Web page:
Richard.

Richard Russell
 

On Thu, Oct 26, 2017 at 02:28 am, James Gibbons wrote:
If I want to put some explanatory text between procedures, I don't need a REM as it is never accessed.
Typically this will fail if you attempt to 'compile' the program, because obviously the compiler (or in the case of BB4W the cruncher) doesn't know that those lines are not going to be executed at run-time and will attempt to process them as if they are (and of course the resulting EXE file will be larger than it need be).  Another reason why this may break is that the REM switches off tokenising, so the comment can consist of 'free text' that can contain foreign (e.g. accented) characters etc.  If you omit the REM, characters outside the ASCII subset will typically be converted to keywords.

Altogether this is a bad idea with no compensatory advantages.

> Additionally, in some other BASICs there is a punctuation mark which stands for REM. I haven't found one in bb4w 

Why would you want one?  REM is a single-byte token, like all other keywords, so doesn't take up any more space in the  program than a 'punctuation mark' would (and anyway I don't believe there are any 'spare' characters that would be suitable).

This Wiki article discusses alternative commenting styles in BB4W and BBCSDL.

Richard.

J.G.Harston
 

Colin Rose wrote:
Because the use of REM makes it clear to others that the lines are
remarks and not code. Your method is sloppy programming in my mind and
hardly saves any effort over doing it “properly”.
...and if it's between procedures it's nevered executed anyway, example:

DEFPROCfred
PRINT "This is fred"
ENDPROC

REM A procedure that prints the area of a circle

DEFPROCcircle(A)
PRINT "Area of circle ";A;" is ";A*A*PI
ENDPROC

Even when "executing" a REM it does a fast search for the end of the line then continues, which is much faster than a GOTO which scans through the whole program looking for the destination. Also, you can set that the executed program has the REMs stripped from it before running, so they aren't even there at all.

--
J.G.Harston - jgh@... - mdfs.net/jgh

Richard Russell
 

On Thu, Oct 26, 2017 at 07:37 am, J.G.Harston wrote:
and if it's between procedures it's nevered executed anyway
That's not true in the case of single line procedures.  Here the REM line is (or at least may be) 'executed':

      DEFPROCfred : PRINT "This is fred" : ENDPROC
      REM A procedure that prints the area of a circle
      DEFPROCcircle(A) : PRINT "Area of circle ";A;" is ";A*A*PI : ENDPROC

Richard.

bobfburns@...
 

Hi All
 
The only time that I have seen the GoTo statement recommended in structured programming is as an "if all else fails exit call" in recursive functions and that was many years ago.
 
In addition, VBA in MS Access does have an "On Error goto <label> statement.
 
Regards

Bob


Bob F Burns
C Eng, FIET, MSE. G3OOU, @BobFBurns
Retired Electronics and Software Consultant
http://www.g3oou.co.uk/consultancyservices.html

Richard Russell
 

On Thu, Oct 26, 2017 at 08:45 am, <bobfburns@...> wrote:
The only time that I have seen the GoTo statement recommended in structured programming is as an "if all else fails exit call" in recursive functions
Indeed that may be an acceptable usage in languages which don't have any Structured Exception Handling capabilities.  But BBC BASIC has ON ERROR LOCAL and (in BB4W and BBCSDL anyway) RESTORE LOCAL, so errors can be propagated back down the call chain to the lowest level without using GOTO.  BBC BASIC also has a functional equivalent of TRY and CATCH (although somewhat less elegant in code terms) so taken together any residual excuse for using GOTO vanishes.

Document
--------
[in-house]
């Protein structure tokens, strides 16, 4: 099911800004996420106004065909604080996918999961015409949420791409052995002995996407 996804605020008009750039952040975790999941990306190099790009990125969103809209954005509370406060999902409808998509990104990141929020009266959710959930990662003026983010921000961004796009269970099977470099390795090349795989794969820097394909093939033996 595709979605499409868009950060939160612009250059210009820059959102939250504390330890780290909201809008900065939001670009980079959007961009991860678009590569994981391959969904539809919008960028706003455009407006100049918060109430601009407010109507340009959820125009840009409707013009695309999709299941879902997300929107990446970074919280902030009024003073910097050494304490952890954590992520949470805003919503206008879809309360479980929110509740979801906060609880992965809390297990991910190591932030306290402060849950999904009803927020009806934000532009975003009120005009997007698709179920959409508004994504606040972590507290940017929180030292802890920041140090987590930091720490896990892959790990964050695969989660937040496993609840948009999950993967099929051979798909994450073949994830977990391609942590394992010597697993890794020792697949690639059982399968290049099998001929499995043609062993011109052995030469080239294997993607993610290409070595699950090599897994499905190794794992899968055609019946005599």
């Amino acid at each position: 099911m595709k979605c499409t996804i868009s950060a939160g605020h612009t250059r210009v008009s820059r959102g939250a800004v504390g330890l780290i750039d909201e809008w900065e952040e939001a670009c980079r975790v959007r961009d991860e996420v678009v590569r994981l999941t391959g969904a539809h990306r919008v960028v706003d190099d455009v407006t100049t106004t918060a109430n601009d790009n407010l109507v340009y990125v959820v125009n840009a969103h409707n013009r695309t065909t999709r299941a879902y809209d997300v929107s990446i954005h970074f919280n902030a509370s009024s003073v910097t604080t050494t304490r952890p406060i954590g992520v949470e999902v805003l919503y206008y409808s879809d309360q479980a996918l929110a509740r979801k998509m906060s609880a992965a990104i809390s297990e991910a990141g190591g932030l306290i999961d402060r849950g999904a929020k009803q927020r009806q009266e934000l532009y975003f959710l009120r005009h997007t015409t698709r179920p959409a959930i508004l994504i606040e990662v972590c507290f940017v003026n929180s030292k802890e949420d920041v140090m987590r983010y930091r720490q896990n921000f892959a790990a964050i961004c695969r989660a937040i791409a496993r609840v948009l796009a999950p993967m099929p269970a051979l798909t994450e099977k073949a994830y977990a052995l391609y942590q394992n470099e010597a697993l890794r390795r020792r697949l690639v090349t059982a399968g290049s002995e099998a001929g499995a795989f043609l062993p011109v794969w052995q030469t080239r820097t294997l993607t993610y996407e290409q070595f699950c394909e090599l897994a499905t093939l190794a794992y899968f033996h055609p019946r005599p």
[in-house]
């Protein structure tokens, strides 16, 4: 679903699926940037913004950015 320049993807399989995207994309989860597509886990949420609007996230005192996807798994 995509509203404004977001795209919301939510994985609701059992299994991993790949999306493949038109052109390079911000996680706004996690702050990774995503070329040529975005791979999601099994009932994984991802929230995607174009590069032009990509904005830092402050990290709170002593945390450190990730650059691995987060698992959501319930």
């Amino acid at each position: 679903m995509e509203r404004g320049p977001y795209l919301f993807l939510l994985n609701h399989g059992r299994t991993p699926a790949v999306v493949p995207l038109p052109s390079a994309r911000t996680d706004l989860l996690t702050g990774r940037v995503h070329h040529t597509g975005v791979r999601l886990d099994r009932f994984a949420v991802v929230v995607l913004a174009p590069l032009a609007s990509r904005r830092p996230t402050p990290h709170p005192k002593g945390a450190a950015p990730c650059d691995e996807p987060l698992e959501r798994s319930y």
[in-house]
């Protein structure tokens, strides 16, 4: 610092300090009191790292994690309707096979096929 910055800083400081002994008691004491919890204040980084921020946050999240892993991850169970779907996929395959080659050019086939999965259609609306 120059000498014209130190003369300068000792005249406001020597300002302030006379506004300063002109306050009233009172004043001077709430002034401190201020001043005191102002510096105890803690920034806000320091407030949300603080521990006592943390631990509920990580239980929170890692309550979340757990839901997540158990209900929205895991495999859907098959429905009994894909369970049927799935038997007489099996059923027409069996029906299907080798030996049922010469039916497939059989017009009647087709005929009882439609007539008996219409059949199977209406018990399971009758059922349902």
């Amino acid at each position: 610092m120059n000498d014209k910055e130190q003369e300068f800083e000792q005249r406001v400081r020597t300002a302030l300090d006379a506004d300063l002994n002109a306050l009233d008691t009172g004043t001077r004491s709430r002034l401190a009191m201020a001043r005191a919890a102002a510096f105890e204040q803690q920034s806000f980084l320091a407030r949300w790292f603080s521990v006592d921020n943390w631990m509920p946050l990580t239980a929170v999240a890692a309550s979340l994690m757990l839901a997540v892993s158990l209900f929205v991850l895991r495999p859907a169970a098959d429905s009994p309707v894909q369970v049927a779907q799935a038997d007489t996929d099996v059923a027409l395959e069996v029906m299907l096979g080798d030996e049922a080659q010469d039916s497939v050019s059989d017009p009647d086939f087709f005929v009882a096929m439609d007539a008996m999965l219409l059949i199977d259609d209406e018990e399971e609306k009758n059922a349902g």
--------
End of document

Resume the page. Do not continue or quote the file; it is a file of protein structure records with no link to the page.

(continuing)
Cascaded Error Handling can be found at the Wiki here and Structured Exception Handling is here.

Richard.

Norman Vingoe
 

@jim gibbons
the  whole idea of the REM statement (remark) is that it is ignored by the interpreter, you don't have to explicitly "jump over" it with a GOTO or anything, the interpreter automatically skips to the next actionable command.
In ZX Basic REMs were used as a quick way to allocate space to store machine code; REM <type 20 characters here to reserve 20 bytes>, the preceding line would interrogate the system variables to identify the position in memory of the next statement then the reserved bytes would be filled with the machine code routine which could then be invoked from anywhere else in the BASIC program. When LISTed, the REM statement looks to contain garbage, simply the characters corresponding to the machine code bytes.

Paul F Tolson
 

Yes, I rembember that :)

Paul

On 27/10/2017 15:53, Norman Vingoe via Groups.Io wrote:
@jim gibbons
the  whole idea of the REM statement (remark) is that it is ignored by the interpreter, you don't have to explicitly "jump over" it with a GOTO or anything, the interpreter automatically skips to the next actionable command.
In ZX Basic REMs were used as a quick way to allocate space to store machine code; REM <type 20 characters here to reserve 20 bytes>, the preceding line would interrogate the system variables to identify the position in memory of the next statement then the reserved bytes would be filled with the machine code routine which could then be invoked from anywhere else in the BASIC program. When LISTed, the REM statement looks to contain garbage, simply the characters corresponding to the machine code bytes.